The publication also discloses revenue generated by the women’s team and associated activities of each club, in relation to the financial year ending in 2022 covering the 2021/22 season. This includes revenue from matchday, broadcast and commercial sources (as defined above) attributed to the women's team and associated activities. Women’s football revenue excludes revenue contributions from men’s football. The women’s team may be part of a separate corporate entity and therefore the revenue generated by the women’s team may not be included in the revenue shown in club rankings. Club pages also note whether there was profit on the sale of player transfers, attributable to the women’s team, and if the women’s team shirt sponsorship and kit manufacturer were negotiated separately to the men’s team’s equivalent agreements. These data points were received directly from clubs, with information not necessarily in the public domain.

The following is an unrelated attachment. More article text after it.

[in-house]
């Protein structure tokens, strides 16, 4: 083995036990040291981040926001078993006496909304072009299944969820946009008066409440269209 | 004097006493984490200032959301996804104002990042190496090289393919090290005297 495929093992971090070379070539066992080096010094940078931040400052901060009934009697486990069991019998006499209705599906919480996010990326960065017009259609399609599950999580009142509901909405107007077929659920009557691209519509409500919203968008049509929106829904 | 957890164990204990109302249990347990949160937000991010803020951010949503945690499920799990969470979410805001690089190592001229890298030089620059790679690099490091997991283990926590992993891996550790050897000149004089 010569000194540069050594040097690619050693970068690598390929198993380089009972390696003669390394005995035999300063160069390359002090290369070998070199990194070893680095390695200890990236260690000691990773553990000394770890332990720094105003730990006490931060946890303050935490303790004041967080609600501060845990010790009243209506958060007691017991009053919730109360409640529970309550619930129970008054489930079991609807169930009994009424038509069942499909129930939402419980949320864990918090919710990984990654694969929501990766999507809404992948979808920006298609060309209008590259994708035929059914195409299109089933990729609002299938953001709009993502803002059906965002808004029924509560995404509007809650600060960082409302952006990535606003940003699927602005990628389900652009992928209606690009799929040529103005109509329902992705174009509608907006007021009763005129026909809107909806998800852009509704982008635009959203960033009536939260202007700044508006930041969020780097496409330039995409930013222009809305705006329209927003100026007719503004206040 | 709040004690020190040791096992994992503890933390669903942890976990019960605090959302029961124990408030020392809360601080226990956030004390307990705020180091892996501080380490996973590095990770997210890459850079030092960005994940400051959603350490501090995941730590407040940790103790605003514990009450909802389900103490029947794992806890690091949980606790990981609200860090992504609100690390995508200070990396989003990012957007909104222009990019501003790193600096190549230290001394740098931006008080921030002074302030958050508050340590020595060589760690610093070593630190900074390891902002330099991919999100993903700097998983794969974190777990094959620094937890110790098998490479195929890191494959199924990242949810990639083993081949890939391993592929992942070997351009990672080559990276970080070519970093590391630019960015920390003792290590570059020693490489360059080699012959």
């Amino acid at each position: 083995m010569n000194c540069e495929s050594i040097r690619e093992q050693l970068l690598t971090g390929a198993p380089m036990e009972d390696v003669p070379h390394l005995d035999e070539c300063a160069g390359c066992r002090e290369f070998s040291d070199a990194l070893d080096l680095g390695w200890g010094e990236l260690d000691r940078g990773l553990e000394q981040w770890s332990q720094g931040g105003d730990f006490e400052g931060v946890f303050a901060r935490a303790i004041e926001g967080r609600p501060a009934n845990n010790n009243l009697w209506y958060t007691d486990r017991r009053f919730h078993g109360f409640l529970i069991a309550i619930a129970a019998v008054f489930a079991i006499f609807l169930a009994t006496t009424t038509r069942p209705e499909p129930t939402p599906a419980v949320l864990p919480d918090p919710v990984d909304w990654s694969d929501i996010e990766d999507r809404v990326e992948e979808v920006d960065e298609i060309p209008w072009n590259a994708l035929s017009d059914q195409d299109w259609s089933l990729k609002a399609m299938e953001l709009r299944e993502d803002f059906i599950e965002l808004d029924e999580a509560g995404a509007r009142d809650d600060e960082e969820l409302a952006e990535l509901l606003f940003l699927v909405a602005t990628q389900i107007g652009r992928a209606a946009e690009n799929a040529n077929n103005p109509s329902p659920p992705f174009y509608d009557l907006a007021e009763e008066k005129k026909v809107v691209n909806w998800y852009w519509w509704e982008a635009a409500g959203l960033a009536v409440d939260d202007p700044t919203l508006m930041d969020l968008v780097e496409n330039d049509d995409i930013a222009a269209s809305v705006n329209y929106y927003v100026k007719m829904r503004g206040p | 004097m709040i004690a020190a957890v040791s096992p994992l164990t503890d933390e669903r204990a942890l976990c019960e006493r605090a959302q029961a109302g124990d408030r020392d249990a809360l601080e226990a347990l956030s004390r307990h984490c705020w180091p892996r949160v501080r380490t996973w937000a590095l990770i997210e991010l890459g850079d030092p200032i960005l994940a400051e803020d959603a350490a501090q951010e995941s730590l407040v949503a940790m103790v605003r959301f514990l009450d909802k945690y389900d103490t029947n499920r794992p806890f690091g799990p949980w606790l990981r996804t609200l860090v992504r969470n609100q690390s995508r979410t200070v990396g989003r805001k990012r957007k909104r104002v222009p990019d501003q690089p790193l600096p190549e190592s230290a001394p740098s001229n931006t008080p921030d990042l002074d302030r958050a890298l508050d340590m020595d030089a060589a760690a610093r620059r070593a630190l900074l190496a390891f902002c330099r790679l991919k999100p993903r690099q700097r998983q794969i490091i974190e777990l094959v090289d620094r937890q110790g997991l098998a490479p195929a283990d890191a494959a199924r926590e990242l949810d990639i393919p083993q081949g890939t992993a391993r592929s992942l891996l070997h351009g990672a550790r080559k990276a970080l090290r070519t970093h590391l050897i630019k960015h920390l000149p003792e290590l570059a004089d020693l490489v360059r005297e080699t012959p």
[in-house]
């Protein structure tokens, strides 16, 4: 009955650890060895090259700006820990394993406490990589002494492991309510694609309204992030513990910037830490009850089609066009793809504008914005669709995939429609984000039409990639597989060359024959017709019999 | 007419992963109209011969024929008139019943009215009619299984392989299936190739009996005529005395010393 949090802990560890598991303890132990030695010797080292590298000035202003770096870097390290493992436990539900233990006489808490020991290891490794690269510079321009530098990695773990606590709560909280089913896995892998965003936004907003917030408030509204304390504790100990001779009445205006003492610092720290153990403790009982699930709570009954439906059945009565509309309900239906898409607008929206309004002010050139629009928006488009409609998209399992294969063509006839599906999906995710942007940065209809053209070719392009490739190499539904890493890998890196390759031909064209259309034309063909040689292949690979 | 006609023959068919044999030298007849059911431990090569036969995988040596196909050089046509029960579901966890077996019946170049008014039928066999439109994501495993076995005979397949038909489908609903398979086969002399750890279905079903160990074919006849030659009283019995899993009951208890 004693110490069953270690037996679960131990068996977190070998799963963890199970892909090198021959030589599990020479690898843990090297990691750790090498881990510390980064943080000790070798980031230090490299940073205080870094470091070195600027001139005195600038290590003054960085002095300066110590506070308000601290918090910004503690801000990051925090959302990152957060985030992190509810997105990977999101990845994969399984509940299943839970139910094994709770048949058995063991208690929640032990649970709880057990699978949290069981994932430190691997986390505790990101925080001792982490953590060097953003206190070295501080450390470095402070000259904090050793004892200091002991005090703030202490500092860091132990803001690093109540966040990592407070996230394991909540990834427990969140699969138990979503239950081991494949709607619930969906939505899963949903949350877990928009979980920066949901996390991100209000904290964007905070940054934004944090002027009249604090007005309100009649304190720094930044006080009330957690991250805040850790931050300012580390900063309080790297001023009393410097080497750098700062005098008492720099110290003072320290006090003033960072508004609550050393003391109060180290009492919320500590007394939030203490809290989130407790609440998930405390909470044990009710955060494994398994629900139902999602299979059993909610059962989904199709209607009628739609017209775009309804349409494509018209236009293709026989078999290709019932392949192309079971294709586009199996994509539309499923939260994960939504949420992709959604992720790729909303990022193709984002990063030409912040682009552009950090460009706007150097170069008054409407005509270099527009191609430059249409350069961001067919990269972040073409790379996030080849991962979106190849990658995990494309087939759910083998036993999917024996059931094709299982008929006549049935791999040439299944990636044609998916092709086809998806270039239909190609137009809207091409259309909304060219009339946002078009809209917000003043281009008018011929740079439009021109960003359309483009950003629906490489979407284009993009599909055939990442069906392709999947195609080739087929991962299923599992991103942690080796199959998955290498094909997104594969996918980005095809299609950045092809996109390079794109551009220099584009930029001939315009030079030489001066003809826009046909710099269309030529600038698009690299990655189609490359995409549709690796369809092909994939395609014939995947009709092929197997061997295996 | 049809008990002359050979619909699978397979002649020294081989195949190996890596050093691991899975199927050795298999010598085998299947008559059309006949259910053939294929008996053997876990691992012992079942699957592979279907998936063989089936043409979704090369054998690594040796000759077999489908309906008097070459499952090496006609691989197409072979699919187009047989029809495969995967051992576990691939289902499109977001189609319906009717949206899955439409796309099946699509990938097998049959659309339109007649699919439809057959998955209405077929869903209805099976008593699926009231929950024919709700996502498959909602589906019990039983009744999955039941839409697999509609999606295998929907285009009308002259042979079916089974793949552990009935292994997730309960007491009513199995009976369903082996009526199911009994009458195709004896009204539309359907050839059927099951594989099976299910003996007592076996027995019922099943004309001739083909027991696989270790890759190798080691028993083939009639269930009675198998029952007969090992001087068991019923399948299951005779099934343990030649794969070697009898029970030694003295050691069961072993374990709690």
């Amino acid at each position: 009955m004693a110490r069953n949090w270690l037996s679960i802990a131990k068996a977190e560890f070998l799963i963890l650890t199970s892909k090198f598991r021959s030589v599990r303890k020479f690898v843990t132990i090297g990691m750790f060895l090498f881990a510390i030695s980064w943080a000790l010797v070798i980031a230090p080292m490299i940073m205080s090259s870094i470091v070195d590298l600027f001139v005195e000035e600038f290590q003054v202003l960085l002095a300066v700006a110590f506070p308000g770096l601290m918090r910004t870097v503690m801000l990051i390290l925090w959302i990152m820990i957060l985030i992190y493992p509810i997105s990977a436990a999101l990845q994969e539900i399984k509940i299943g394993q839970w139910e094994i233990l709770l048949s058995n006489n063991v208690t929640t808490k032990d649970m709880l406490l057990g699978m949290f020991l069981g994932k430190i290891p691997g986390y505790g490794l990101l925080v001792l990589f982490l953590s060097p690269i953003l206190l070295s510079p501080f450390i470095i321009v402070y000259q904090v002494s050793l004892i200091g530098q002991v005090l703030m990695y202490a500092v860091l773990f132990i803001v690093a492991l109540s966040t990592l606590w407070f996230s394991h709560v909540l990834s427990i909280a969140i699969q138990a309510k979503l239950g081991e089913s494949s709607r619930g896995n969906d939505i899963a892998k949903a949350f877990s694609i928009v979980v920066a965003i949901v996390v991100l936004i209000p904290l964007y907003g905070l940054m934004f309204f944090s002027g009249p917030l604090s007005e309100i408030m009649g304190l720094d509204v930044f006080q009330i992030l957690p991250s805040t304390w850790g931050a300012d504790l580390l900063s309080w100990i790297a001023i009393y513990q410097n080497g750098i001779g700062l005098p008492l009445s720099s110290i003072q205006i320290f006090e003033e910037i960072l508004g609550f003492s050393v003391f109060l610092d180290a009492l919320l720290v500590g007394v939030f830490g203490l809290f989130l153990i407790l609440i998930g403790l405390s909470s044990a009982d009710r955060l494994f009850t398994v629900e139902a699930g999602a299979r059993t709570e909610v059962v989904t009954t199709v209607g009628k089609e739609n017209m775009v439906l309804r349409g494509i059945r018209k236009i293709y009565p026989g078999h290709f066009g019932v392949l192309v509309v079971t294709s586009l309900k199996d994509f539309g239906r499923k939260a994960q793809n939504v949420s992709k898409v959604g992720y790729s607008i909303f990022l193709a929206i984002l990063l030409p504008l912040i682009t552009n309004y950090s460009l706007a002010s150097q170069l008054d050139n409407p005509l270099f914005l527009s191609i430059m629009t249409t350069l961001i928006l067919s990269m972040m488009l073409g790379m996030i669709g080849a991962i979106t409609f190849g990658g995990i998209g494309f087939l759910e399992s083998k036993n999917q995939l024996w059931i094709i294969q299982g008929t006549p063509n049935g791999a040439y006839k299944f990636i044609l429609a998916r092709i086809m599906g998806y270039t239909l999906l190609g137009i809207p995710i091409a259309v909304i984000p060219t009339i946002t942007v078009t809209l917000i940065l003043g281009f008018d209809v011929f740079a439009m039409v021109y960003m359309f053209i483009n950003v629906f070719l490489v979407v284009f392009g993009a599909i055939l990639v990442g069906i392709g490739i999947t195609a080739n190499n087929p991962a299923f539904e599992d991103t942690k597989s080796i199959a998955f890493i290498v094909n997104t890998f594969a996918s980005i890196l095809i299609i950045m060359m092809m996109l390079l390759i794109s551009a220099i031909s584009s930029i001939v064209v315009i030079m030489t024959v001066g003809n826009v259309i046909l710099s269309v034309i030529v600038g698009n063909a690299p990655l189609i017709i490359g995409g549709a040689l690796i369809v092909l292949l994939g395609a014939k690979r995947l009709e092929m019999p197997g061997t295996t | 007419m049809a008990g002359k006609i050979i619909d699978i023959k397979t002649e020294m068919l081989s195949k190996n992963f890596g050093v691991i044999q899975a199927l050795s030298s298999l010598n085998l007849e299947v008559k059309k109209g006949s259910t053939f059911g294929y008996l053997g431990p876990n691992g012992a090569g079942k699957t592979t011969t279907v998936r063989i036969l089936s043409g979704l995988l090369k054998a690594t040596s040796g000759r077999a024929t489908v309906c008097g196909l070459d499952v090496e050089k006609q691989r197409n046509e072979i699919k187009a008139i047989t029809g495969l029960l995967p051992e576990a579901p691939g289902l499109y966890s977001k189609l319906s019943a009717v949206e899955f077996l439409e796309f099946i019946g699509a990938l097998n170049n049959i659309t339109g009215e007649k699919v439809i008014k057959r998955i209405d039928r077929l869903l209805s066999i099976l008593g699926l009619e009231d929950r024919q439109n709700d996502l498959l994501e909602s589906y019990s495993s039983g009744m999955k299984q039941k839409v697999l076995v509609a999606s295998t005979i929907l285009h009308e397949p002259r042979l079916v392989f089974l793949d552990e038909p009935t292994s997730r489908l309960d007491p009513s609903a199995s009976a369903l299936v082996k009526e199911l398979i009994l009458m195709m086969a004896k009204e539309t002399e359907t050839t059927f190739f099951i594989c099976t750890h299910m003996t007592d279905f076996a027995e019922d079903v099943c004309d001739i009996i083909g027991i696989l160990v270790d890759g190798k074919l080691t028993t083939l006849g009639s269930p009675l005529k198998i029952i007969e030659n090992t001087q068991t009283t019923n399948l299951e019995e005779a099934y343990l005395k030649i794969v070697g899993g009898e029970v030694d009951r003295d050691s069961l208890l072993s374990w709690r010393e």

The publication contains a variety of information derived from publicly available, or other direct, sources other than financial statements. We have not performed any verification work or audited any of the information contained in the financial statements or other sources in respect of each club for the purpose of this publication. Some charts may not sum due to rounding.
Key performance indicators shown for each Money League club relate to the football season ending in 2022, unless otherwise stated. UEFA Champions League, UEFA Europa League and UEFA Europa Conference League performances shown include participation from the final play-off round only. The UEFA club co-efficient displayed on club pages was correct as of the end of the 2021/22 season.